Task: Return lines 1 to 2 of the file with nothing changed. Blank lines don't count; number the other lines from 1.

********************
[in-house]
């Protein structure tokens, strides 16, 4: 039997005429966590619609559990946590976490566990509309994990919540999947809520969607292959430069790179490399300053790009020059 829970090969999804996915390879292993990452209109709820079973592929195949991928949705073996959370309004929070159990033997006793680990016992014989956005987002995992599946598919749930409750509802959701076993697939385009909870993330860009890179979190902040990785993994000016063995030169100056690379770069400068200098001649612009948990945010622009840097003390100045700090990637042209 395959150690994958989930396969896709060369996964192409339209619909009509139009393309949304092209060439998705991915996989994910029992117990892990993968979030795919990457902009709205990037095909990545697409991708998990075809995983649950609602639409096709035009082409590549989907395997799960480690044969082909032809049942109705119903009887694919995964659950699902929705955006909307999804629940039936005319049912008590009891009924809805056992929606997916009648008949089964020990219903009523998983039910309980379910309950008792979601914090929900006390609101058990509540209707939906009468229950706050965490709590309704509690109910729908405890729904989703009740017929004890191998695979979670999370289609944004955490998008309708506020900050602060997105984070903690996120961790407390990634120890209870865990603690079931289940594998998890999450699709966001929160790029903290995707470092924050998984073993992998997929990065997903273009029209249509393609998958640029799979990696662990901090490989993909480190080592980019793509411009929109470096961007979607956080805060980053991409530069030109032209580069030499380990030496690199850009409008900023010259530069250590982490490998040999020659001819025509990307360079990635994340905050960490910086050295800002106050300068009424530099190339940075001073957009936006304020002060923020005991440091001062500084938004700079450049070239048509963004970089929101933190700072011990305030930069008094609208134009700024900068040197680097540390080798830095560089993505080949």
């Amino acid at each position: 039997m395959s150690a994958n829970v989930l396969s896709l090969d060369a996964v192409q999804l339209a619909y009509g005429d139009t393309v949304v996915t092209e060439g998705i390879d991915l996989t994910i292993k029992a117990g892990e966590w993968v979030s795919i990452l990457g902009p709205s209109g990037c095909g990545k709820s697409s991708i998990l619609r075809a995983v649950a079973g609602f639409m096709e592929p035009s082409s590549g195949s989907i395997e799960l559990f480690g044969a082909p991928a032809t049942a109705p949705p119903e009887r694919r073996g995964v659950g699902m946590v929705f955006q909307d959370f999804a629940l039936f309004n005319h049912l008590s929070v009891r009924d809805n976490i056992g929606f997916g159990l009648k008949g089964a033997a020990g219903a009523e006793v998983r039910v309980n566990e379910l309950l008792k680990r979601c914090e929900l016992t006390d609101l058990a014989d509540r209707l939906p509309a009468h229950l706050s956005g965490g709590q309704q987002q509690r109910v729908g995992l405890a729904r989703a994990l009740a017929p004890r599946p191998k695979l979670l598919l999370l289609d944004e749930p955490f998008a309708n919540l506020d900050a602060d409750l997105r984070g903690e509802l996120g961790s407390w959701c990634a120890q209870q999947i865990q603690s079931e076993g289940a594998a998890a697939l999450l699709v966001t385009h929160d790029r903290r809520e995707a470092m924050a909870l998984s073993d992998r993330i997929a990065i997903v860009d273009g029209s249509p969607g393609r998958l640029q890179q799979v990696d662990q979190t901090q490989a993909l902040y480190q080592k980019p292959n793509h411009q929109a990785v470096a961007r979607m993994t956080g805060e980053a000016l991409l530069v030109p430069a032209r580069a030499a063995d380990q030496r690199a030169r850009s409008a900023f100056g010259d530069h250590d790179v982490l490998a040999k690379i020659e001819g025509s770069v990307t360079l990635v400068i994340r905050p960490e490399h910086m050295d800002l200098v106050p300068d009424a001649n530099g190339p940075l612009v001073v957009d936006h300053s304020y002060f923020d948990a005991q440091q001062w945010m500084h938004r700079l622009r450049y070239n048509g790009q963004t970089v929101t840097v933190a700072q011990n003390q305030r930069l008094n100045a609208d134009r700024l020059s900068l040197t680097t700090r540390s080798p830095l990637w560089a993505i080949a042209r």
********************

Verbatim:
[in-house]
């Protein structure tokens, strides 16, 4: 039997005429966590619609559990946590976490566990509309994990919540999947809520969607292959430069790179490399300053790009020059 829970090969999804996915390879292993990452209109709820079973592929195949991928949705073996959370309004929070159990033997006793680990016992014989956005987002995992599946598919749930409750509802959701076993697939385009909870993330860009890179979190902040990785993994000016063995030169100056690379770069400068200098001649612009948990945010622009840097003390100045700090990637042209 395959150690994958989930396969896709060369996964192409339209619909009509139009393309949304092209060439998705991915996989994910029992117990892990993968979030795919990457902009709205990037095909990545697409991708998990075809995983649950609602639409096709035009082409590549989907395997799960480690044969082909032809049942109705119903009887694919995964659950699902929705955006909307999804629940039936005319049912008590009891009924809805056992929606997916009648008949089964020990219903009523998983039910309980379910309950008792979601914090929900006390609101058990509540209707939906009468229950706050965490709590309704509690109910729908405890729904989703009740017929004890191998695979979670999370289609944004955490998008309708506020900050602060997105984070903690996120961790407390990634120890209870865990603690079931289940594998998890999450699709966001929160790029903290995707470092924050998984073993992998997929990065997903273009029209249509393609998958640029799979990696662990901090490989993909480190080592980019793509411009929109470096961007979607956080805060980053991409530069030109032209580069030499380990030496690199850009409008900023010259530069250590982490490998040999020659001819025509990307360079990635994340905050960490910086050295800002106050300068009424530099190339940075001073957009936006304020002060923020005991440091001062500084938004700079450049070239048509963004970089929101933190700072011990305030930069008094609208134009700024900068040197680097540390080798830095560089993505080949």